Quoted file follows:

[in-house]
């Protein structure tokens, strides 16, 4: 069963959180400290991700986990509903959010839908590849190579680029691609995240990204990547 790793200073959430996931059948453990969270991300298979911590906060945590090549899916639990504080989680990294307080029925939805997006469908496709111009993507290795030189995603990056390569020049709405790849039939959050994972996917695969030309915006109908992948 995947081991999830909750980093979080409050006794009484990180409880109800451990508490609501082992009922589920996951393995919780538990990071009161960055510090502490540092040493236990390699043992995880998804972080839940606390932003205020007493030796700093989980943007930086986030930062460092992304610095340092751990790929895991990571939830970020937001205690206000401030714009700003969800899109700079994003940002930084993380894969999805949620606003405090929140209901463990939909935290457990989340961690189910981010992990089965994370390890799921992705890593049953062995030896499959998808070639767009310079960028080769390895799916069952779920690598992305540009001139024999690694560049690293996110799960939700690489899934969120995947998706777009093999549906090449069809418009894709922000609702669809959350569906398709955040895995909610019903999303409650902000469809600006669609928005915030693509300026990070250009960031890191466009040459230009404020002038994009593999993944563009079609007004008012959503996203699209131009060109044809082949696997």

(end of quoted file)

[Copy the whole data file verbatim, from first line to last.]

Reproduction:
[in-house]
């Protein structure tokens, strides 16, 4: 069963959180400290991700986990509903959010839908590849190579680029691609995240990204990547 790793200073959430996931059948453990969270991300298979911590906060945590090549899916639990504080989680990294307080029925939805997006469908496709111009993507290795030189995603990056390569020049709405790849039939959050994972996917695969030309915006109908992948 995947081991999830909750980093979080409050006794009484990180409880109800451990508490609501082992009922589920996951393995919780538990990071009161960055510090502490540092040493236990390699043992995880998804972080839940606390932003205020007493030796700093989980943007930086986030930062460092992304610095340092751990790929895991990571939830970020937001205690206000401030714009700003969800899109700079994003940002930084993380894969999805949620606003405090929140209901463990939909935290457990989340961690189910981010992990089965994370390890799921992705890593049953062995030896499959998808070639767009310079960028080769390895799916069952779920690598992305540009001139024999690694560049690293996110799960939700690489899934969120995947998706777009093999549906090449069809418009894709922000609702669809959350569906398709955040895995909610019903999303409650902000469809600006669609928005915030693509300026990070250009960031890191466009040459230009404020002038994009593999993944563009079609007004008012959503996203699209131009060109044809082949696997």